South West Wales

Swansea rail electrification: New push by campaigners

Train on the line
The Department for Transport says it is considering the business case for electrification in south Wales

Campaigners hope to increase pressure on the UK government to extend a £1bn rail electrification scheme to Swansea.

Electrification between Cardiff and London was agreed last year.

But a group of south-west Wales politicians are urging businesses, councils and academics to work with them to push for an extension to Swansea.

The Department for Transport said it was considering the business case for electrification in south Wales.

There was disappointment for Swansea in March last year when the UK government announced electrification would only go as far as Cardiff.

The transport secretary said at the time there was not a viable business case for electrification as far as Swansea.

Organisers of a meeting in Swansea later on Friday say they hope to provide a "united front" to improve rail links to south-west Wales.

Those attending include MPs and AMs, Virgin Media, Virgin Atlantic, Admiral, Amazon, Swansea University, business groups and Royal Mail.

Supporters of electrification hope it will lead to faster, more frequent services.

Swansea West MP Geraint Davies, who is leading the campaign, said: "There is a continuous urban footprint from Llanelli through Swansea to Neath Port Talbot and includes more than 400,000 people.

"Taken together with west Wales and Bridgend [it] gives a population of over 935,000 by 2020.

"A modernised, more extensive and frequent rail service will boost growth and inward investment."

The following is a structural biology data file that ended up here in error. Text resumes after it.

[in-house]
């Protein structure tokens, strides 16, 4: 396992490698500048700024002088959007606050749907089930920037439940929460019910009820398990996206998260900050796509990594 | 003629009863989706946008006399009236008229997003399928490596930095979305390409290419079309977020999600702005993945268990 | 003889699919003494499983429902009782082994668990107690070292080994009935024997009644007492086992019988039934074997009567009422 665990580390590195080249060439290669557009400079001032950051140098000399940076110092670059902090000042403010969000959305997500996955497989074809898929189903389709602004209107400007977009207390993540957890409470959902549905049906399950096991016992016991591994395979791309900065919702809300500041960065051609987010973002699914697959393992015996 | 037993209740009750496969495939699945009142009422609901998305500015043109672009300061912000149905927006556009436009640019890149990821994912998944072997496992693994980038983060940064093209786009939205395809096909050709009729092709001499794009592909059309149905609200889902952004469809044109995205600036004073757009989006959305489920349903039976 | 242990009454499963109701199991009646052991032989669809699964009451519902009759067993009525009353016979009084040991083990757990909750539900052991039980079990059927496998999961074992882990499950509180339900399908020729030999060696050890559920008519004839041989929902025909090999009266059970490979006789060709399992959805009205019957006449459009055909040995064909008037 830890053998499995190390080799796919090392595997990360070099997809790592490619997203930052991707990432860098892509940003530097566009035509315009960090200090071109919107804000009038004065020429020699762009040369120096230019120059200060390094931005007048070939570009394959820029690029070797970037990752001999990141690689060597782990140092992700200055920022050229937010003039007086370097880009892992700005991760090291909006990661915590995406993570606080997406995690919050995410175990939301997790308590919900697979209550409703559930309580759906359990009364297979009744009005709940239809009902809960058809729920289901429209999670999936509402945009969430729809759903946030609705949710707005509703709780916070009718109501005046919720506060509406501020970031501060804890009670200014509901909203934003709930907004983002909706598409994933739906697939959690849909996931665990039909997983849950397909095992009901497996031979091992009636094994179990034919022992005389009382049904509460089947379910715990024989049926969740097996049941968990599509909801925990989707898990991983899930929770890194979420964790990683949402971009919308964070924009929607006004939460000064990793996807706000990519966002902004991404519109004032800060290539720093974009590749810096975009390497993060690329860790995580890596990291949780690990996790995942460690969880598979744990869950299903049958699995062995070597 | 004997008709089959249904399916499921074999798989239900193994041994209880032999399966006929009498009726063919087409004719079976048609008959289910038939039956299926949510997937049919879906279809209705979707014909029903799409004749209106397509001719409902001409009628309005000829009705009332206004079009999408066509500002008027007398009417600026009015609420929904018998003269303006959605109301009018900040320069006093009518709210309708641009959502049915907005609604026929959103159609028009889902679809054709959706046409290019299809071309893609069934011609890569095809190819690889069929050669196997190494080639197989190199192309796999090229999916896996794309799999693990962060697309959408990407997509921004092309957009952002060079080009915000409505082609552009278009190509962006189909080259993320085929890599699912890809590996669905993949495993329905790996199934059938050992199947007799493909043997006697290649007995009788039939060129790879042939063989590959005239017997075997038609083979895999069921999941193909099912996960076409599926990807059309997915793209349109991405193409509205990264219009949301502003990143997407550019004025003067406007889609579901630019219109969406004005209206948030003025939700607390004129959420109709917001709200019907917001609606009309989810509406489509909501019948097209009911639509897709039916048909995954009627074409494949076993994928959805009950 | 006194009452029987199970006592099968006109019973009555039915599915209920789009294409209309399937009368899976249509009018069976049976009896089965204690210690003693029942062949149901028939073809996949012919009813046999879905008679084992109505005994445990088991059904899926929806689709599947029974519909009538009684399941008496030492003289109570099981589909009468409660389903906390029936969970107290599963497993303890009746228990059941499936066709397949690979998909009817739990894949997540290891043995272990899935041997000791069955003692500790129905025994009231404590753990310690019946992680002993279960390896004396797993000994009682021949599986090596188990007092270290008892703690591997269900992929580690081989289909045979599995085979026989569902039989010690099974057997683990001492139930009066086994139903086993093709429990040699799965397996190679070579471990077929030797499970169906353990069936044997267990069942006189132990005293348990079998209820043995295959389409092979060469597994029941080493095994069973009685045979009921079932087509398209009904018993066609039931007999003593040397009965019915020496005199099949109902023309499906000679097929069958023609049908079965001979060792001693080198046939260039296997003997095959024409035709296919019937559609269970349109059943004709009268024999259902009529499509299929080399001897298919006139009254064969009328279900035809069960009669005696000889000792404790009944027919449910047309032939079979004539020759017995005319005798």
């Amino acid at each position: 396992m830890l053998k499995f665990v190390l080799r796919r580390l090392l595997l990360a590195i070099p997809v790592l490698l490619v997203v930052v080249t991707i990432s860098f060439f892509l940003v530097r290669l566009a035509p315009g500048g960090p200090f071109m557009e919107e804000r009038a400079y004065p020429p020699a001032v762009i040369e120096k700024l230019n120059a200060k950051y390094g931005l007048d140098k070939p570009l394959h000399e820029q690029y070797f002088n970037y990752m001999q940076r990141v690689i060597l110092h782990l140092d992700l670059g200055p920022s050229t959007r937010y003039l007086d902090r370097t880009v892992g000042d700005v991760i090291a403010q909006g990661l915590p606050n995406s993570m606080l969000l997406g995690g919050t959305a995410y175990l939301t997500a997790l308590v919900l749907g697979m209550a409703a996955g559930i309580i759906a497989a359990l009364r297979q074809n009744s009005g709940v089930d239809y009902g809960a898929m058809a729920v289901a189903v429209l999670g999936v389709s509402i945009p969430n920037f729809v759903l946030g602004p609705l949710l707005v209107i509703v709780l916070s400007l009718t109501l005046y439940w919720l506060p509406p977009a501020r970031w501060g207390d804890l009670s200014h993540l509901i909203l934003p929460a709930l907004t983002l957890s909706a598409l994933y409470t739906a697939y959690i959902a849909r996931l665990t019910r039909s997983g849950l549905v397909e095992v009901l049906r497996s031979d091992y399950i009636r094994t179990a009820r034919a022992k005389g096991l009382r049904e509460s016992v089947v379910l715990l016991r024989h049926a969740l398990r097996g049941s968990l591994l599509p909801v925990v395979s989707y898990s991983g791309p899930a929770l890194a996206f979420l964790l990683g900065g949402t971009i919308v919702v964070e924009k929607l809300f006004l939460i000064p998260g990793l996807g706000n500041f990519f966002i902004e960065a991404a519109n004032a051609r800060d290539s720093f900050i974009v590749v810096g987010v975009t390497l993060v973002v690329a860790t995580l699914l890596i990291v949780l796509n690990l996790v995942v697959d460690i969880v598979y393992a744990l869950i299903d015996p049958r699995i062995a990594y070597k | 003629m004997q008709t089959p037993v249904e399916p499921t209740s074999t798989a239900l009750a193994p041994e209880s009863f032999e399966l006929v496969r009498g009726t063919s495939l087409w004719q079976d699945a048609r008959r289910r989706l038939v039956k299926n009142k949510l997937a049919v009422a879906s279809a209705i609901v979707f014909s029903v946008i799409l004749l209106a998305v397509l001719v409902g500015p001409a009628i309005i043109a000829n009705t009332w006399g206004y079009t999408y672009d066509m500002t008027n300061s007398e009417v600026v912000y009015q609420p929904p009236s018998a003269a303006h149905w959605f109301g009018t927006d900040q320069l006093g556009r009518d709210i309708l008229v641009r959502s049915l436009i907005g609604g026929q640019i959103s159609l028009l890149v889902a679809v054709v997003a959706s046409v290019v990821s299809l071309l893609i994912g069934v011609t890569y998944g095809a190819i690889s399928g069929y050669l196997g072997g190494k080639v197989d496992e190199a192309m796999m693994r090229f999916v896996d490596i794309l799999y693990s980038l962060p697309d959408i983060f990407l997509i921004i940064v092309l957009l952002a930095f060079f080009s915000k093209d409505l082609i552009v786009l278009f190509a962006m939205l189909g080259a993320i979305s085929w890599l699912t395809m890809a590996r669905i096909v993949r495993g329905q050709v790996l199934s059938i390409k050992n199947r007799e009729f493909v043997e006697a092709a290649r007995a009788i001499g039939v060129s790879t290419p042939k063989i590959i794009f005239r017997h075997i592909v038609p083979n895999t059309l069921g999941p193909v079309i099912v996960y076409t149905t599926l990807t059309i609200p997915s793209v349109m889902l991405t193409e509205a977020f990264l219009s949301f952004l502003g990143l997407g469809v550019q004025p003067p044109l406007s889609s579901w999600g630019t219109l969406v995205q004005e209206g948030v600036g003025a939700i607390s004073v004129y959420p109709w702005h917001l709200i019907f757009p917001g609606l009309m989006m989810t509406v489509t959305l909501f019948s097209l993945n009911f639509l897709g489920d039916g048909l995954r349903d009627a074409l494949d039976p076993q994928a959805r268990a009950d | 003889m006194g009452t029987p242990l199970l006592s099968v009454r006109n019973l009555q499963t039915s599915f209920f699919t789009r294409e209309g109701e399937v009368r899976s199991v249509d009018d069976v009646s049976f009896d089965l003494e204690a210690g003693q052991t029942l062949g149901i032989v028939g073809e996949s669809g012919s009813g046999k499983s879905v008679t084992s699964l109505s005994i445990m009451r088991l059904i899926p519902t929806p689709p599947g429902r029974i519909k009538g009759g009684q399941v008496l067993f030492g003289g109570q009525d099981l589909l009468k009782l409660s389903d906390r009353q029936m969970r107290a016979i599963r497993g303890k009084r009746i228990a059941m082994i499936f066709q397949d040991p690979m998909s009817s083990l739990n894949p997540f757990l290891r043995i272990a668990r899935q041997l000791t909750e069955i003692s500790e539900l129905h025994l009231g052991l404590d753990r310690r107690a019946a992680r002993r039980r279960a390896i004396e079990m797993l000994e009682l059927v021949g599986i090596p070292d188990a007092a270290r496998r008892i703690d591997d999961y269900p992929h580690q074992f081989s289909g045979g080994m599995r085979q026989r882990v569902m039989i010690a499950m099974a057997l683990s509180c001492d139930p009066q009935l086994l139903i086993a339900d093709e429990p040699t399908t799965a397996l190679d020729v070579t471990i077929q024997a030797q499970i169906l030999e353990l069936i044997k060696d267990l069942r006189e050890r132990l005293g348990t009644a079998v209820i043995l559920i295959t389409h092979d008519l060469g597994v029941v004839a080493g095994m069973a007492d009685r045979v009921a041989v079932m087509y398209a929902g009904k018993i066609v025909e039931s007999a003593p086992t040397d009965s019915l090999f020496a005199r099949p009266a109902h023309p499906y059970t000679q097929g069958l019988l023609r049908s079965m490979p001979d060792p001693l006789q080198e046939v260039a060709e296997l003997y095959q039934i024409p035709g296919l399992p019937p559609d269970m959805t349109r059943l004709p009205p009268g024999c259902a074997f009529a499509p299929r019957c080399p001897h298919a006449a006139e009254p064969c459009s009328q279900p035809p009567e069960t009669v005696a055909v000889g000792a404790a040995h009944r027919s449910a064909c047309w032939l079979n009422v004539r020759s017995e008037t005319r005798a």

He said electrification to Swansea would help the south Wales economy to compete for inward investment with expanding high-speed rail lines in England.

Views expressed will feed into a meeting of MPs in Parliament and provide "momentum" for a meeting Mr Davies has organised with UK Transport Minister Theresa Villiers next Tuesday.

Successful companies

A spokesman for Virgin Media, which has a call centre in Swansea - which employs over 700 people - and several smaller sites in the city, said: "As an employer with significant presence in the region and several offices in both Swansea and Cardiff, Virgin Media welcomes this initiative to improve the rail links between the two cities.

"Faster transport links will make it easier for staff to travel to and from work, and could also increase the range that job seekers in the region may be willing to travel to seek work."

David Stevens, Admiral's chief operating officer, has previously said Wales needs "game-changing" trains investment to promote growth.

The insurance group is one of Wales' most successful companies with major offices in Cardiff, Swansea and Newport.

The Department for Transport spokesman said: "Electrification brings the greatest benefit when it is implemented on busy rail lines where older diesel trains need replacing.

"That is why the [UK] government continues to work closely with the Welsh government to consider the business case for electrification of rail lines in south Wales and, subject to value for money and an agreement on financing, we expect to announce a decision in the summer."

There have also been calls for a metro-style rail system covering 10 council areas in south-east Wales.

UK Transport Secretary Justine Greening has said there is a "good case" for looking at electrification of the valleys lines.

Welsh Transport Minister Carl Sargeant has said full electrification of both the valleys and Great Western line down to Swansea is "essential".

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